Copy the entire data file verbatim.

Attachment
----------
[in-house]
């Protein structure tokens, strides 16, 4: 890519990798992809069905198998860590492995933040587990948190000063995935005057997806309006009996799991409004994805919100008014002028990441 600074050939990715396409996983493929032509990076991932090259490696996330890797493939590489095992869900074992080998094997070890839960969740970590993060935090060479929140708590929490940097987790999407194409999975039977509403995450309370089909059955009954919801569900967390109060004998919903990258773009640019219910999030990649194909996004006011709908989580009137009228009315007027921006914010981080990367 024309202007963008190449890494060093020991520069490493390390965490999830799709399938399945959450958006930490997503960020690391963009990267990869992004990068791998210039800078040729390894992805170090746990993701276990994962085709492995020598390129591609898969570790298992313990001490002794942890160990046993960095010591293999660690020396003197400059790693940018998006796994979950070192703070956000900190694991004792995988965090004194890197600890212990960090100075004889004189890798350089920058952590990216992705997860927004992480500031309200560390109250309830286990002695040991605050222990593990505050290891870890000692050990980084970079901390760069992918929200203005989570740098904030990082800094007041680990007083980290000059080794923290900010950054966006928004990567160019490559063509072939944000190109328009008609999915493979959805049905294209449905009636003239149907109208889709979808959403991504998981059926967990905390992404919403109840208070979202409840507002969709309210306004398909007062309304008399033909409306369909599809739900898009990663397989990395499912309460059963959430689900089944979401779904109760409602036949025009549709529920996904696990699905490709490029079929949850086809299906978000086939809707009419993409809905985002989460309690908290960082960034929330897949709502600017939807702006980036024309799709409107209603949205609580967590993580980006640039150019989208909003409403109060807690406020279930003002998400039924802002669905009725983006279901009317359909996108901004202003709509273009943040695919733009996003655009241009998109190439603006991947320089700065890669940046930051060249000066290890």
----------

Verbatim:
[in-house]
């Protein structure tokens, strides 16, 4: 890519990798992809069905198998860590492995933040587990948190000063995935005057997806309006009996799991409004994805919100008014002028990441 600074050939990715396409996983493929032509990076991932090259490696996330890797493939590489095992869900074992080998094997070890839960969740970590993060935090060479929140708590929490940097987790999407194409999975039977509403995450309370089909059955009954919801569900967390109060004998919903990258773009640019219910999030990649194909996004006011709908989580009137009228009315007027921006914010981080990367 024309202007963008190449890494060093020991520069490493390390965490999830799709399938399945959450958006930490997503960020690391963009990267990869992004990068791998210039800078040729390894992805170090746990993701276990994962085709492995020598390129591609898969570790298992313990001490002794942890160990046993960095010591293999660690020396003197400059790693940018998006796994979950070192703070956000900190694991004792995988965090004194890197600890212990960090100075004889004189890798350089920058952590990216992705997860927004992480500031309200560390109250309830286990002695040991605050222990593990505050290891870890000692050990980084970079901390760069992918929200203005989570740098904030990082800094007041680990007083980290000059080794923290900010950054966006928004990567160019490559063509072939944000190109328009008609999915493979959805049905294209449905009636003239149907109208889709979808959403991504998981059926967990905390992404919403109840208070979202409840507002969709309210306004398909007062309304008399033909409306369909599809739900898009990663397989990395499912309460059963959430689900089944979401779904109760409602036949025009549709529920996904696990699905490709490029079929949850086809299906978000086939809707009419993409809905985002989460309690908290960082960034929330897949709502600017939807702006980036024309799709409107209603949205609580967590993580980006640039150019989208909003409403109060807690406020279930003002998400039924802002669905009725983006279901009317359909996108901004202003709509273009943040695919733009996003655009241009998109190439603006991947320089700065890669940046930051060249000066290890």